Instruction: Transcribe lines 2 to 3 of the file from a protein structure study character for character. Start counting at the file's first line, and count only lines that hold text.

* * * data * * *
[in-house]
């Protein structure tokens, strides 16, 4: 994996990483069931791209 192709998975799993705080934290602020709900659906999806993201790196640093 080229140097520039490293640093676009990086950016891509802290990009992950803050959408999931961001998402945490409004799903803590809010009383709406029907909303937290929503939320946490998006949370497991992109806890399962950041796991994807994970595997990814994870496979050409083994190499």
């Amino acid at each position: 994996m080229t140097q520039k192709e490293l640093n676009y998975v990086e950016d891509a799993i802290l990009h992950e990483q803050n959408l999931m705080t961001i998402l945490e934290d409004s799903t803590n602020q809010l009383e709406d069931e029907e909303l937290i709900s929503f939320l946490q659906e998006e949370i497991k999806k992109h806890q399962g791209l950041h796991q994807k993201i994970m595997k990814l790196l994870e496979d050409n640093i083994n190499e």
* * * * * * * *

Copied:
């Protein structure tokens, strides 16, 4: 994996990483069931791209 192709998975799993705080934290602020709900659906999806993201790196640093 080229140097520039490293640093676009990086950016891509802290990009992950803050959408999931961001998402945490409004799903803590809010009383709406029907909303937290929503939320946490998006949370497991992109806890399962950041796991994807994970595997990814994870496979050409083994190499």
């Amino acid at each position: 994996m080229t140097q520039k192709e490293l640093n676009y998975v990086e950016d891509a799993i802290l990009h992950e990483q803050n959408l999931m705080t961001i998402l945490e934290d409004s799903t803590n602020q809010l009383e709406d069931e029907e909303l937290i709900s929503f939320l946490q659906e998006e949370i497991k999806k992109h806890q399962g791209l950041h796991q994807k993201i994970m595997k990814l790196l994870e496979d050409n640093i083994n190499e």